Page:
Be interested for a download of an excel spreadsheet where I can enter my data and it gives me the graph with the 5 shots dotted (little rectangles). I can’t for the life of me find out how to do one of them graphs!

    Cheers and keep up the good work

    1. I am interested in this as well. Ive created some spreadsheets in the past for tracking this stuff, but nothing like what Gavin showed off. Please Gavin, share with us!

  3. Gavin:
    At what point in this load development scenario would you look at bullet seating depth as another variable in the search for a custom load?

  4. Gavin, really enjoyed the 10 Shot Load Development video.
    I own a Magnetospeed chronograph and would like to know how to use the data card and co-ordinate the data from the chronograph with Excel on the computer.
    I’m not the most competent “computer wizard” so a video showing how to co-ordinate the two and create a graph would be helpful.
    Note: I do use Excel quite often for household bookkeeping. But I have never done any graphing with it. Thx.

  5. Gavin: really enjoyed the 10 Shot Load Development video.
    A video on how to transfer the data from the Magnetospeed Chronograph (I have one) data card into the computer and use the data to create a graph as illustrated on the video.
    I have used Excel for various household chores, but I have never created a graph. Your instruction would be very helpful. Thx.

  6. Excel: two columns – with titles “charge” & “velocity”.
    under each column heading enter your results.
    Actual charge weights of powder, and resulting measured velocity.
    (save your work)
    Select/highlight the headings and the data.
    Click INSERT menu, RECOMMEDED CHARTS.
    SCATTER chart with data points works well.
    (you can experiment a bit, and Ctrl-Z lets you back out and try another)
    This is Excel 2016 on Windows – other versions may vary somewhat.

  7. Hi Gavin
    Very informative video but a couple of questions?
    What was the bullet seating depth used “off the lands”? Also during the 50 shot test, how much time did you allow the barrel to cool between each 5-shot string?
    Thanks

  8. Hi Gavin
    Great video as always. I have one question. Did you do anything with the new brass before loading for this test? I normally run new brass through my Sinclair mandrel die to help insure or at least attempt at making neck tension more consistent.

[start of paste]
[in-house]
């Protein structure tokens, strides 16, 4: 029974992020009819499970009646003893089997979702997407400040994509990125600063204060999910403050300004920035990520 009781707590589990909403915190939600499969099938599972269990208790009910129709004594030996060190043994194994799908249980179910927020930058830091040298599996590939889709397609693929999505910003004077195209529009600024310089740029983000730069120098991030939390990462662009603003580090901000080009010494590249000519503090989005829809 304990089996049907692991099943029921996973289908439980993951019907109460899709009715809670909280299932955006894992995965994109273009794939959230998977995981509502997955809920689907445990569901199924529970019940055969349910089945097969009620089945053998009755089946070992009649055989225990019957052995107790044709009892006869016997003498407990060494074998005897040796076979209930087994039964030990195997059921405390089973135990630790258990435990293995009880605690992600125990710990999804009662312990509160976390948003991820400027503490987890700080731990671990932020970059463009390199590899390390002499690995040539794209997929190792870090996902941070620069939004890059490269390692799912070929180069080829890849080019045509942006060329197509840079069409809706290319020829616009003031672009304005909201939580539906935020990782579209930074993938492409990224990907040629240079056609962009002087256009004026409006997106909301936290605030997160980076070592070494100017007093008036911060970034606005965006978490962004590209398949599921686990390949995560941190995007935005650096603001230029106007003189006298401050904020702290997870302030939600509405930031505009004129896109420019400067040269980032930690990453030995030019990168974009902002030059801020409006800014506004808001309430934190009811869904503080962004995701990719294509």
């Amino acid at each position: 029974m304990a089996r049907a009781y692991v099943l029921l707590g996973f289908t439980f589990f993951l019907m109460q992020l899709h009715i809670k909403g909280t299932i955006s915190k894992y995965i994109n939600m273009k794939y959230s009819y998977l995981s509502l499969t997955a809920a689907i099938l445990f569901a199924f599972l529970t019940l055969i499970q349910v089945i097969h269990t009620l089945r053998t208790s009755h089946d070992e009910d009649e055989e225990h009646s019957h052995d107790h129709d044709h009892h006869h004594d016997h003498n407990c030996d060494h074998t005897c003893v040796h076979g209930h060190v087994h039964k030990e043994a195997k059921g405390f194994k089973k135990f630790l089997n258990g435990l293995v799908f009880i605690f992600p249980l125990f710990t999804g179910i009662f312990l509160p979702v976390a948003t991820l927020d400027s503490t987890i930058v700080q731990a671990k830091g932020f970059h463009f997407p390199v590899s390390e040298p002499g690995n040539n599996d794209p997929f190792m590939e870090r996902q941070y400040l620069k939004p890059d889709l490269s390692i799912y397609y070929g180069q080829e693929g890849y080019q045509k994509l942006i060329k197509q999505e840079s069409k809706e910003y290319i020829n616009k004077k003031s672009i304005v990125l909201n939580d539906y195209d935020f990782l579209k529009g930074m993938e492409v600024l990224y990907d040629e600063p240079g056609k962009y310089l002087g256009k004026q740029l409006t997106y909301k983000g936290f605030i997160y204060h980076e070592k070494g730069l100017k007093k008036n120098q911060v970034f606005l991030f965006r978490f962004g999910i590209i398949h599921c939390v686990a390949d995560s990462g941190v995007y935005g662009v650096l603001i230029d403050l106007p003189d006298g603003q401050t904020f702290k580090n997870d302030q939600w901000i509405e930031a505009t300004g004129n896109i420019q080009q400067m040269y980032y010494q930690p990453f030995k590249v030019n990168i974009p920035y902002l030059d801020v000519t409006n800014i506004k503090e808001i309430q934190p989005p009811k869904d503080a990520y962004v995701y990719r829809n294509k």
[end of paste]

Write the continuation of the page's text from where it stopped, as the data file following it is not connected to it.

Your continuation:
9. Gavin, I like your analysis methods, maybe I can help shed some light on what is actually happening. Ever since the OCW method came out, I’ve been trying to find actual factual information on what is happening inside the rifle that causes bullets to disperse across the target. I’ve compiled what I’ve found into a notebook that I publish on my web site. In the section on Finding The Right Load I go into the physics of barrel motion using information VarmintAl provided when he ran a finite element analysis of his friend’s bench rest rifle. I’d like to get with you to discuss and investigate in more detail. I recognize that the 10 shot velocity method works, but I have not found any actual explanation of how it works. In any case, at present I’m down to 25 shots to achieve a competition ready low SD high accuracy load using ‘old school’ techniques. Looking forward to talking about it some more … shoot me an email.

  10. Hey Gavin, interesting article.
    Great channel, always like to see how others test. This looks like a good data driven method. I have found ladder tests reveal what looks like similar information you see in your data, but the interesting thing to me was the low esd right in the second node almost eveytime the speed bumps up another node. I suspect this is the same group at the top of my ladder test. I use this as my go to load and tweak distance from lands to tighten the group up from there. Really keen to see your group results in the future.. I went looking for the article/video by guesses you were still working on it. Thanks Again.